PHOENIX (AP) — Embattled Washington Commanders owner Dan Snyder could very well sell the franchise before an investigation into his organization's conduct can be complete.
NFL Commissioner Roger Goodell said even if that's the case, any report will be made public.
“Yes, we've committed to releasing the findings,” Goodell said Tuesday at the league's annual meetings.
Snyder and the Commanders are still under investigation by former U.S. Attorney Mary Jo White, who was retained by the league to look into various aspects of the organization stemming from a congressional review into workplace misconduct that also included a referral to the Federal Trade Commission for potential business improprieties.
“We'll allow (White) to do her job and then we'll see where we are,” Goodell said.
A group led by Josh Harris and Mitchell Rales and another group led by Canadian billionaire Steve Apostolopoulos have formally submitted fully financed bids for the Commanders, according to a person with knowledge of the situation.
Two people confirmed the bid from Harris. Both spoke to The Associated Press on condition of anonymity Tuesday because details of the bid have not been publicly announced.
ESPN reported both bids came in at Snyder’s $6 billion asking price.
NO REVIEW FOR ROUGHING PASSER
There will be no assist from the replay booth when it comes to the NFL's roughing the passer rule.
The league's 32 teams declined to adopt a proposal from the Los Angeles Rams that would have allowed coaches to ask for a replay booth review of the often-controversial call. It was one of several potential changes discussed at the league's annual meetings on Tuesday.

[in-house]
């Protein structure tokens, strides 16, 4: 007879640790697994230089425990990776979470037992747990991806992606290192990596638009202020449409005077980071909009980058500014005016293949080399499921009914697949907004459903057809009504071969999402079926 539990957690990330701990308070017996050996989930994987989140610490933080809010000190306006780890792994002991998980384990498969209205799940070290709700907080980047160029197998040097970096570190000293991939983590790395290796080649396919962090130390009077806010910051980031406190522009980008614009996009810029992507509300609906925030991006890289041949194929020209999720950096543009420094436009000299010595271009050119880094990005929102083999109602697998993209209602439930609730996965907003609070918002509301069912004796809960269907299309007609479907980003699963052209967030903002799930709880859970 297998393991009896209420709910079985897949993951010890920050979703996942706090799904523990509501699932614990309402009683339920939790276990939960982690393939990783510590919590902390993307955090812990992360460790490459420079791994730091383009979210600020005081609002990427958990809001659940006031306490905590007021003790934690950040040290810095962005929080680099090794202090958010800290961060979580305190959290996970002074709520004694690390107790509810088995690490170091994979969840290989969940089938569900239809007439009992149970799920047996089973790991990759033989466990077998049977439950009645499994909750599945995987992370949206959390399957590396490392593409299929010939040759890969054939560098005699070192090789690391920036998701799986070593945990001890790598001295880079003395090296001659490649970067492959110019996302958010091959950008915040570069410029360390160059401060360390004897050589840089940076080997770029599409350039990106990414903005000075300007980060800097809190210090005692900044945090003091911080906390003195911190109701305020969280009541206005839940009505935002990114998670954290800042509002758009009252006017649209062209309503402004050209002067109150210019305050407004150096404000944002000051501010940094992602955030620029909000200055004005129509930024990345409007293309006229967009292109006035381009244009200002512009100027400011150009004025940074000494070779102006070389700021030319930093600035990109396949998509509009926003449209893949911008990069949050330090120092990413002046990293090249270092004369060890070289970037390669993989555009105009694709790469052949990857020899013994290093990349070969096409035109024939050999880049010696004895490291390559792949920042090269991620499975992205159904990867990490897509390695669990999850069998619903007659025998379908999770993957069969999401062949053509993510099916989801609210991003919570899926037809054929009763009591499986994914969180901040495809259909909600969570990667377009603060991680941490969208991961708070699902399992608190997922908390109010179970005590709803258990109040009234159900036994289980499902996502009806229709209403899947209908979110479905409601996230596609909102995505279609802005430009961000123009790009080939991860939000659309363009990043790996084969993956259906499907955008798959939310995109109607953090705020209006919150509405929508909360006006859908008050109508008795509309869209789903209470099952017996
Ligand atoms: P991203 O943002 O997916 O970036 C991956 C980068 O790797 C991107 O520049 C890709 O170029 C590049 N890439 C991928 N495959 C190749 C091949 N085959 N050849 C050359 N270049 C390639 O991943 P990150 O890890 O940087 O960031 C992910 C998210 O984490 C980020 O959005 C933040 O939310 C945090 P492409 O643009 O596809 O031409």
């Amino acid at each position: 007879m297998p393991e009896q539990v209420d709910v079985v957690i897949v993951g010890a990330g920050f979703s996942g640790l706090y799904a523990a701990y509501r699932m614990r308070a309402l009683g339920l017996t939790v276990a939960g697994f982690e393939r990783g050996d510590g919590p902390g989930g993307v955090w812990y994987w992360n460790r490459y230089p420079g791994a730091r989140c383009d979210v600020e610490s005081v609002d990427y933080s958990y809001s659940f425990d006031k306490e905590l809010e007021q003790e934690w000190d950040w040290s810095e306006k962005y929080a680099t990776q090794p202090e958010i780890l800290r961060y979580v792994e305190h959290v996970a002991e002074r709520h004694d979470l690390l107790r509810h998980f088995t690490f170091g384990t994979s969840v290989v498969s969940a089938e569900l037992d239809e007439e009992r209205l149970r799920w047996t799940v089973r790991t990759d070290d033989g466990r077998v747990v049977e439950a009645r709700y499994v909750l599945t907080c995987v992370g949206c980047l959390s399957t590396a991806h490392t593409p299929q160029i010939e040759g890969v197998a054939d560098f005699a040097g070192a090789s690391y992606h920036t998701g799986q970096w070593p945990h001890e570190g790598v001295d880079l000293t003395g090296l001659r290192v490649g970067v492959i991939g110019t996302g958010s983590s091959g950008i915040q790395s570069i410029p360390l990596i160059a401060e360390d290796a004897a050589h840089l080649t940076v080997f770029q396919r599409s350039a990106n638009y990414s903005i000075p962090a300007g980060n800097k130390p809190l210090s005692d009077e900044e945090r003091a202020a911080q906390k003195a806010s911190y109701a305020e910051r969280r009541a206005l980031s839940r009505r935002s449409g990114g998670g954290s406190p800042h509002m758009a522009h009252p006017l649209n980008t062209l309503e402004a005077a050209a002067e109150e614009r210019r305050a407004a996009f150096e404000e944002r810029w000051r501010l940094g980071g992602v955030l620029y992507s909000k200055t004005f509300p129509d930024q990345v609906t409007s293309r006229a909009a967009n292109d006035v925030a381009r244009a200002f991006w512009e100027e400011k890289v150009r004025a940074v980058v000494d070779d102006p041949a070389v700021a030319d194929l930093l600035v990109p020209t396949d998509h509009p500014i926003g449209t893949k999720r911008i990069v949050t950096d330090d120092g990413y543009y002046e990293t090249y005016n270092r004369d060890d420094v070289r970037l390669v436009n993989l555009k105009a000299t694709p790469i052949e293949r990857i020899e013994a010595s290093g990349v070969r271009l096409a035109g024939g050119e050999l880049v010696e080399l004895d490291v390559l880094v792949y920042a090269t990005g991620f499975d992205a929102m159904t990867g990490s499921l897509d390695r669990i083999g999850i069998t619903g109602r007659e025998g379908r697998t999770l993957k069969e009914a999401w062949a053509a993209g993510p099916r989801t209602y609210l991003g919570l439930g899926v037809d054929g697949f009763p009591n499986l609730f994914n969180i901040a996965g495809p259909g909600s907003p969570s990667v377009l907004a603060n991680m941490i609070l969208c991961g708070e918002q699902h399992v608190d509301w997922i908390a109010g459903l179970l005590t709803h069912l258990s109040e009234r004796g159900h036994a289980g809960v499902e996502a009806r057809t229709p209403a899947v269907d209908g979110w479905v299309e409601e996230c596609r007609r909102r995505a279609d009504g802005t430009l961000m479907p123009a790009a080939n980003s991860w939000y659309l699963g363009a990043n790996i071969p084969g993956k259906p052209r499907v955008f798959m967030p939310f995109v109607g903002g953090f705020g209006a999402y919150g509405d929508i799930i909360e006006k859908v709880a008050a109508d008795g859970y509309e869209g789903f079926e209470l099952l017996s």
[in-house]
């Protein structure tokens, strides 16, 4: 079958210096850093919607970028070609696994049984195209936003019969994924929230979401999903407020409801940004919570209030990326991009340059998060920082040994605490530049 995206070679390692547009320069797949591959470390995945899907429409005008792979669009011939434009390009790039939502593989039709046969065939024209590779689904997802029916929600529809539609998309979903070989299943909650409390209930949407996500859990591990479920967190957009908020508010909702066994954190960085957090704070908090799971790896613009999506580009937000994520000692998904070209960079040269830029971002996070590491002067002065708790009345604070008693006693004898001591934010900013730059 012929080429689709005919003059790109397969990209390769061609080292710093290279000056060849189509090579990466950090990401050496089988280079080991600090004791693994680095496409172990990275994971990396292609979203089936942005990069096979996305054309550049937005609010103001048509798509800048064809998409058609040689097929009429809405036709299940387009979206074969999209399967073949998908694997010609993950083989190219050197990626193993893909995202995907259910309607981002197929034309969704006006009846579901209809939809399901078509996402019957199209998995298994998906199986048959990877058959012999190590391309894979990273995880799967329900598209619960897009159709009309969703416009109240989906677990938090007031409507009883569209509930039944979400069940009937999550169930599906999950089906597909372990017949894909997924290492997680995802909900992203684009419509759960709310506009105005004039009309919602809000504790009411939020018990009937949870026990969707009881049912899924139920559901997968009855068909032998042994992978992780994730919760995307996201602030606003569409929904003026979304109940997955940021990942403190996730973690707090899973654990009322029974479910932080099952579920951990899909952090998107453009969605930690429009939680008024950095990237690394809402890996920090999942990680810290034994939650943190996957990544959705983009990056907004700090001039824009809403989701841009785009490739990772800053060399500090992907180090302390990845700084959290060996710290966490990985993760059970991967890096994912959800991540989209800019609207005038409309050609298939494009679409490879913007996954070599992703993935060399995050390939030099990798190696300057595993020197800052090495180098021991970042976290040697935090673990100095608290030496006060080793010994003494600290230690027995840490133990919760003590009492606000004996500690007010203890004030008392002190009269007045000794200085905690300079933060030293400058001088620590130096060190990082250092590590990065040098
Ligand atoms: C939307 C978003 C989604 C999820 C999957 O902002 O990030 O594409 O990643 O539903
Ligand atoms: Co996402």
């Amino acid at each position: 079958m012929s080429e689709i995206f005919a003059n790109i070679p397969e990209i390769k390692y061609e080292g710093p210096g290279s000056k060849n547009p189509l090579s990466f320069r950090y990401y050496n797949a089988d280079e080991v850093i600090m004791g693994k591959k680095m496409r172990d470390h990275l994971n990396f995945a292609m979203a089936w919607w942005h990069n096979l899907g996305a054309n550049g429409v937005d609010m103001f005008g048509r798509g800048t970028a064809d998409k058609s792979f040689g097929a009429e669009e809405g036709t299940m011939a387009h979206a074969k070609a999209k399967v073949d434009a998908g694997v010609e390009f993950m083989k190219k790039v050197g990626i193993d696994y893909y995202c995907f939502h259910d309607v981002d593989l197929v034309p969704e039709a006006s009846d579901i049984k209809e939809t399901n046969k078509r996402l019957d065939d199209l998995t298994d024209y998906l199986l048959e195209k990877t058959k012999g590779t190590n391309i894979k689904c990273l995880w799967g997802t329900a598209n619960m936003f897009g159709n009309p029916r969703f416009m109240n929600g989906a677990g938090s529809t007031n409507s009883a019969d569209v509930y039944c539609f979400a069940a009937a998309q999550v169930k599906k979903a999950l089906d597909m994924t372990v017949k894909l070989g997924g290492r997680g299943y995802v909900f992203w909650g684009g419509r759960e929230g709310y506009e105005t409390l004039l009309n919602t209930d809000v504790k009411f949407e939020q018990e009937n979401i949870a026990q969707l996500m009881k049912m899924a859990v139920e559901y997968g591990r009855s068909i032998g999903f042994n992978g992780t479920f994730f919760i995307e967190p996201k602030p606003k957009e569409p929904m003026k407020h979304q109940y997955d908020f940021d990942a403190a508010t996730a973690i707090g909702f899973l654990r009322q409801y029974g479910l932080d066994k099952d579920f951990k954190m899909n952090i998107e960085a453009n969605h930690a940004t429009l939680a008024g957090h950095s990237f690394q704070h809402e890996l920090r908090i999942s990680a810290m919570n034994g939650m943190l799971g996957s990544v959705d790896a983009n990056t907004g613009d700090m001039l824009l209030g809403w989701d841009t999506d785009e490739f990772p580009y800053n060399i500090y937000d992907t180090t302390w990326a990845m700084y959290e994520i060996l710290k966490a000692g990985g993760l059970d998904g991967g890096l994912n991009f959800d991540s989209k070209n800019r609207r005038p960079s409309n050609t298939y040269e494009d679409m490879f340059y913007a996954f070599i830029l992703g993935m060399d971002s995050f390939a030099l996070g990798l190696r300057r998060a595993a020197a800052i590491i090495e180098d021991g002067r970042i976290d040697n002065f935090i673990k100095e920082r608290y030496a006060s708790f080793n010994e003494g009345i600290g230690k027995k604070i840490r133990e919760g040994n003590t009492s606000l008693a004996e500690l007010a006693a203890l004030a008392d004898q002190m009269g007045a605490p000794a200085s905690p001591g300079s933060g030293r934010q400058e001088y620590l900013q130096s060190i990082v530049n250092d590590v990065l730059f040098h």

Rich McKay — the NFL's Competition Committee chairman — said the league's brief 2019 experiment that allowed replay booth review of pass interference calls weighed heavily in the process. The rule was reversed in 2020 and highlighted the tricky nature of reviewing judgment calls on the field.
“There are a lot of issues that go into it,” said McKay, who is also the Atlanta Falcons CEO. “It is a dramatic and almost drastic change of officiating, taking it from the field, up to the booth.
"It wasn’t a long discussion and then we voted and it did not pass.”
The list of changes on Tuesday was relatively minor. Among them: Tightening rules on helmet blows by eliminating the “butt, ram, spear” language that McKay said allowed several players to escape fines.
The NFL said it will not move to a flexible scheduling model for Thursday night games — at least for now.
The league has explored a method to adjust its Thursday schedule as the season progressed, giving teams a 15-day notice that their upcoming game would be moved from the weekend to Thursday.
“These national windows are for clubs who are playing well," said Brian Rolapp, the league's chief media and business officer. “We want to put the best teams in the best windows.”
Rolapp said the flex proposal could come up again in May for a vote.
The group did pass a resolution that allows teams to play two Thursday games each season on short weeks.